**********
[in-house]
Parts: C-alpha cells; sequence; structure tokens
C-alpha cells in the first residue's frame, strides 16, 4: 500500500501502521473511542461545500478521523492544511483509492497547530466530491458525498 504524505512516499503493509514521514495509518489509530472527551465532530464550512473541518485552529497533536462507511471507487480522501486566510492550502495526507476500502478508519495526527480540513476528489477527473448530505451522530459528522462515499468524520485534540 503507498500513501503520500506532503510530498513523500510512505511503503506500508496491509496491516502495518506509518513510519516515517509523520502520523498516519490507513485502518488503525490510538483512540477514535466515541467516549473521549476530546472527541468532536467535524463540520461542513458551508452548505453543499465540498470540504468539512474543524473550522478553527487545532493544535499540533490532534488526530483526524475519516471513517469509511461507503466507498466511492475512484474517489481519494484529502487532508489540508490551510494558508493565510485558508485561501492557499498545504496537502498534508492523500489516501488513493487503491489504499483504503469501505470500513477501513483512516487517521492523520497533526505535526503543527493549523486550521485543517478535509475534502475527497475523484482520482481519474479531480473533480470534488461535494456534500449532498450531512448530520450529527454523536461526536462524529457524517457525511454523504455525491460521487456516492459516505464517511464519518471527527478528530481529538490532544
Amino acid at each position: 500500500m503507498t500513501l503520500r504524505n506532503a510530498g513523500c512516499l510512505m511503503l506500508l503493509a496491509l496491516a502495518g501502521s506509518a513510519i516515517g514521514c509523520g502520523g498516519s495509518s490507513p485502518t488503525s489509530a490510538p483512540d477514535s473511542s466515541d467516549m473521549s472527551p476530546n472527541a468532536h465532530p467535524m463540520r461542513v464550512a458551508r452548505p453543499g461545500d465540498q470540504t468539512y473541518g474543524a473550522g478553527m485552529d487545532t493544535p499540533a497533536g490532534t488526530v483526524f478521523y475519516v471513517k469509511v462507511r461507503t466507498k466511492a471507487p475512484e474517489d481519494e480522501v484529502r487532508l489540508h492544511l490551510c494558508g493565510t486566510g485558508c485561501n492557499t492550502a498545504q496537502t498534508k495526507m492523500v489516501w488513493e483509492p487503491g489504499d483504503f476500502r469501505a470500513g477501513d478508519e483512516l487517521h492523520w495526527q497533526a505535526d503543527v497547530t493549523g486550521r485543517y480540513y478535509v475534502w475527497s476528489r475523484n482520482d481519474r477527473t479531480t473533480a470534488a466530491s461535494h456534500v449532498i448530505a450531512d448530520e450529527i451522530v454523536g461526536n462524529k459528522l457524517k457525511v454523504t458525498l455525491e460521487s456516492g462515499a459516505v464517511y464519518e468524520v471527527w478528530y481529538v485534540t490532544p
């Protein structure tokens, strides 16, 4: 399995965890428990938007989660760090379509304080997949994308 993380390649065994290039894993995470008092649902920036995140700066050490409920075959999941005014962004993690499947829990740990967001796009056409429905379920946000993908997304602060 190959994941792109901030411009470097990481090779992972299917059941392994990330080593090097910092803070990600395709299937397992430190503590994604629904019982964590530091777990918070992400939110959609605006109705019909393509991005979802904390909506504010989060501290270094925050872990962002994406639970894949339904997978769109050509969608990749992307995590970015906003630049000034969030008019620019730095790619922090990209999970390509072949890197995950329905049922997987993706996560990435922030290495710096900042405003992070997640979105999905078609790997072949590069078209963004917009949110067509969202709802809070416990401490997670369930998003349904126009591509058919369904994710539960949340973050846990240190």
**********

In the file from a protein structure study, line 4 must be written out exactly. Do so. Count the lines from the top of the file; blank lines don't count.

Amino acid at each position: 500500500m503507498t500513501l503520500r504524505n506532503a510530498g513523500c512516499l510512505m511503503l506500508l503493509a496491509l496491516a502495518g501502521s506509518a513510519i516515517g514521514c509523520g502520523g498516519s495509518s490507513p485502518t488503525s489509530a490510538p483512540d477514535s473511542s466515541d467516549m473521549s472527551p476530546n472527541a468532536h465532530p467535524m463540520r461542513v464550512a458551508r452548505p453543499g461545500d465540498q470540504t468539512y473541518g474543524a473550522g478553527m485552529d487545532t493544535p499540533a497533536g490532534t488526530v483526524f478521523y475519516v471513517k469509511v462507511r461507503t466507498k466511492a471507487p475512484e474517489d481519494e480522501v484529502r487532508l489540508h492544511l490551510c494558508g493565510t486566510g485558508c485561501n492557499t492550502a498545504q496537502t498534508k495526507m492523500v489516501w488513493e483509492p487503491g489504499d483504503f476500502r469501505a470500513g477501513d478508519e483512516l487517521h492523520w495526527q497533526a505535526d503543527v497547530t493549523g486550521r485543517y480540513y478535509v475534502w475527497s476528489r475523484n482520482d481519474r477527473t479531480t473533480a470534488a466530491s461535494h456534500v449532498i448530505a450531512d448530520e450529527i451522530v454523536g461526536n462524529k459528522l457524517k457525511v454523504t458525498l455525491e460521487s456516492g462515499a459516505v464517511y464519518e468524520v471527527w478528530y481529538v485534540t490532544p